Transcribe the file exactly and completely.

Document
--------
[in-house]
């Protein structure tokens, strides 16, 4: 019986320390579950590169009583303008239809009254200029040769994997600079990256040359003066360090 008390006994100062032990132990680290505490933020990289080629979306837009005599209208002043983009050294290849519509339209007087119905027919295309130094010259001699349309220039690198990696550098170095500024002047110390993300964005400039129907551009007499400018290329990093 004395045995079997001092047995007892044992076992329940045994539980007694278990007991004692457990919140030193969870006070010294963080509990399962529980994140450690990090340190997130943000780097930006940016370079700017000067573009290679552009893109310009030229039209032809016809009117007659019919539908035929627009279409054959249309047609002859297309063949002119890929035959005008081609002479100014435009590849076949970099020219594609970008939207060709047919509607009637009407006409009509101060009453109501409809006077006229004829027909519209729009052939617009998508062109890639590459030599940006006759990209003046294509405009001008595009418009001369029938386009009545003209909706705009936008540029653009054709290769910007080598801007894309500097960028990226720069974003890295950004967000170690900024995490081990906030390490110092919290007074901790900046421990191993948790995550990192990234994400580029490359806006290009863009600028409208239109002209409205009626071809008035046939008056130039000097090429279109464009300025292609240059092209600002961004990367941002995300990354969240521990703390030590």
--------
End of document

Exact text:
[in-house]
């Protein structure tokens, strides 16, 4: 019986320390579950590169009583303008239809009254200029040769994997600079990256040359003066360090 008390006994100062032990132990680290505490933020990289080629979306837009005599209208002043983009050294290849519509339209007087119905027919295309130094010259001699349309220039690198990696550098170095500024002047110390993300964005400039129907551009007499400018290329990093 004395045995079997001092047995007892044992076992329940045994539980007694278990007991004692457990919140030193969870006070010294963080509990399962529980994140450690990090340190997130943000780097930006940016370079700017000067573009290679552009893109310009030229039209032809016809009117007659019919539908035929627009279409054959249309047609002859297309063949002119890929035959005008081609002479100014435009590849076949970099020219594609970008939207060709047919509607009637009407006409009509101060009453109501409809006077006229004829027909519209729009052939617009998508062109890639590459030599940006006759990209003046294509405009001008595009418009001369029938386009009545003209909706705009936008540029653009054709290769910007080598801007894309500097960028990226720069974003890295950004967000170690900024995490081990906030390490110092919290007074901790900046421990191993948790995550990192990234994400580029490359806006290009863009600028409208239109002209409205009626071809008035046939008056130039000097090429279109464009300025292609240059092209600002961004990367941002995300990354969240521990703390030590």